Intel recently announced that its foundry service division will provide foundry services for the first phase of the US Department of Defense “RAMP-C” program, cooperating with companies such as IBM, Synopsys, and Cadence.
At the time of global chip shortage, the U.S. government is striving to build its own chip manufacturing ecosystem, because most U.S. IC design companies are fabless and need to rely on Asian foundries; this also makes most advanced processes in Asia.
For this reason, the US Department of Defense proposed the RAMP-C plan, only to strengthen the security of the supply chain and accelerate the US’s own chip manufacturing, packaging and IC design capabilities. The main goal of the plan is to design and produce advanced process chips in the United States to ensure long-term supply of chips.
Intel recently announced that its foundry service division will participate in this plan, and cooperate with IBM, Synopsys, Cadence and other companies to provide foundry services for the first phase of the RAMP-C plan. Intel established its foundry division this year and officially announced its investment in foundry business, which will produce chips for itself or other customers; at the same time, it has also invested US$20 billion to build two new wafer fabs in Arizona, the United States, to expand production capacity to meet market demand.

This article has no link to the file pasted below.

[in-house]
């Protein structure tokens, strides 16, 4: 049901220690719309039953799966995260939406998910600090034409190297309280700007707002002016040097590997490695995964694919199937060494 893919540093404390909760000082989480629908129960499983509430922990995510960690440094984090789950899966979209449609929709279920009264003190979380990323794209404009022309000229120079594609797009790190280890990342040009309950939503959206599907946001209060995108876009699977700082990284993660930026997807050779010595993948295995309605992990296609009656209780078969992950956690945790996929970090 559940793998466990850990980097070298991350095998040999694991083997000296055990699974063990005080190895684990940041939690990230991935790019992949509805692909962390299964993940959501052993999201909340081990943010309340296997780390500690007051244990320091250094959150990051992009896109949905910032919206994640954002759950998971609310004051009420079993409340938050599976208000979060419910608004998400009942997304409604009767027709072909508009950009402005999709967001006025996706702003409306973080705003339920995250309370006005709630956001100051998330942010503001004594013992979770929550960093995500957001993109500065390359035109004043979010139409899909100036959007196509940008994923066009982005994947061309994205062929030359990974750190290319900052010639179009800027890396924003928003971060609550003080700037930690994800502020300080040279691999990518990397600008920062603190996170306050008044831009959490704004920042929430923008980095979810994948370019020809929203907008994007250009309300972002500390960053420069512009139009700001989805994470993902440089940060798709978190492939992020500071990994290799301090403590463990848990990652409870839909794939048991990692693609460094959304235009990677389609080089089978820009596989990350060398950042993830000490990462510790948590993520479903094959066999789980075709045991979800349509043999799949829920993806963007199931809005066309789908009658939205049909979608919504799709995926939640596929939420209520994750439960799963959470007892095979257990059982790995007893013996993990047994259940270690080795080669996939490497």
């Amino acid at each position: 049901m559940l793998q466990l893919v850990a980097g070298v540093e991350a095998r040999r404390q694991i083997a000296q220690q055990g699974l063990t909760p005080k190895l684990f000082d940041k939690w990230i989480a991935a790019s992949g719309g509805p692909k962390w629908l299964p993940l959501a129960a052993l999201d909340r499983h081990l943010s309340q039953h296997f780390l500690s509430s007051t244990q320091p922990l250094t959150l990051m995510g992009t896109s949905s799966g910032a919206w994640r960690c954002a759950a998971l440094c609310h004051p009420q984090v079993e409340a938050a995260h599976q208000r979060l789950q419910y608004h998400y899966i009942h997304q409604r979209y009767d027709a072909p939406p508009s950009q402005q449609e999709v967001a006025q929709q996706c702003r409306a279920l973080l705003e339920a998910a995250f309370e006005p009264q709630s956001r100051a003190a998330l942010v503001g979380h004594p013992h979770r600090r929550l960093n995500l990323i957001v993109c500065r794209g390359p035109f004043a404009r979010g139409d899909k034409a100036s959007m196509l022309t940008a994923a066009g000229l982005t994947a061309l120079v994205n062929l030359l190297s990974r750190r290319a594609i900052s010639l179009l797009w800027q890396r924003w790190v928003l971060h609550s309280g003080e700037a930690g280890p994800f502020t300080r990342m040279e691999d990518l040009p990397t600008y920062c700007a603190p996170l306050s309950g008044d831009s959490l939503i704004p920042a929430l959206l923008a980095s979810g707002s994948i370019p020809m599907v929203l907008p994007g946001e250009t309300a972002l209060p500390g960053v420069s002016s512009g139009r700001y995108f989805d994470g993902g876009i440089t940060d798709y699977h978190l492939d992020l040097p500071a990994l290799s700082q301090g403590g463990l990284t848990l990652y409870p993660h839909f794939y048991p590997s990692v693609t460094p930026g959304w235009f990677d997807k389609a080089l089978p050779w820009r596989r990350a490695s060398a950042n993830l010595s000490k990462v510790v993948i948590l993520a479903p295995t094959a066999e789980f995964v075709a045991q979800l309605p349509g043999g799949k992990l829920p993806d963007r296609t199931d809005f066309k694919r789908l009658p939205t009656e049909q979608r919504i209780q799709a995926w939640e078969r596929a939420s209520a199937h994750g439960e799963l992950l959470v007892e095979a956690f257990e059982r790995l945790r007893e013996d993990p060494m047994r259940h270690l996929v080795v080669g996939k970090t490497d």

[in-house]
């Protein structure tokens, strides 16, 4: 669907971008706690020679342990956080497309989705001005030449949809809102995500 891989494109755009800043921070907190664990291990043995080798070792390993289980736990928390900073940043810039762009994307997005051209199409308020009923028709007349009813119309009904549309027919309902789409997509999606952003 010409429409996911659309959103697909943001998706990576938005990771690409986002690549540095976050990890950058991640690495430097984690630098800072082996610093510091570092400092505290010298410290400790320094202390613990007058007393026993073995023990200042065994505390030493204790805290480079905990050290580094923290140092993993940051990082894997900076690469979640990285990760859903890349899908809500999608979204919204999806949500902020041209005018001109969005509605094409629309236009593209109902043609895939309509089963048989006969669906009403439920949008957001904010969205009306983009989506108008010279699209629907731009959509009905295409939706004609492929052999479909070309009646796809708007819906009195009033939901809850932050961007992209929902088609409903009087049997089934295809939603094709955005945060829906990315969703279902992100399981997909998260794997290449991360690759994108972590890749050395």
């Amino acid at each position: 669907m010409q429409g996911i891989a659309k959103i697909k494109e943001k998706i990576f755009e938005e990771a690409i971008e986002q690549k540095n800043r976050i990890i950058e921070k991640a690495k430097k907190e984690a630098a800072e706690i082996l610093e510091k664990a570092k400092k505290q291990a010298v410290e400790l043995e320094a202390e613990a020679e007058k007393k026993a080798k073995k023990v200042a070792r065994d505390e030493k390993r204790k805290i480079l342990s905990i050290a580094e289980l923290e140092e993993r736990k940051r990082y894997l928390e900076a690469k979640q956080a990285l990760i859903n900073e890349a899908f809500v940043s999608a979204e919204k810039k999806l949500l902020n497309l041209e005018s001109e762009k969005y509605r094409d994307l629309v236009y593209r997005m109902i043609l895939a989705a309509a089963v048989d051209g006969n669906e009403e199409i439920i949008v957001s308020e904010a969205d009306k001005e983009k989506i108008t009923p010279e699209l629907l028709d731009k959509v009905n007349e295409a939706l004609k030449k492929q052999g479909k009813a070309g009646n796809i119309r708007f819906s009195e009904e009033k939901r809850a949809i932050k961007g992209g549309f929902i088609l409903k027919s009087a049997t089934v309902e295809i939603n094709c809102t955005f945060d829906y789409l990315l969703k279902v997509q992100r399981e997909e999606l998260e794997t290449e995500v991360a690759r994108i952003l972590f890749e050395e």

Intel CEO Pat Gelsinger said that one of the biggest lessons learned in the past year is to understand the importance of semiconductor strategy and the value of a strong semiconductor industry to the United States; Intel is the only company that designs and also engages in a US semiconductor company that manufactures advanced processors.
Randhir Thakur, President of Intel Foundry Services, pointed out that combining Intel’s customers and ecosystem partners (including IBM, Cadence, Synopsys, etc.) will help strengthen the US semiconductor supply chain and ensure that the US remains a leader in R&D and advanced manufacturing status.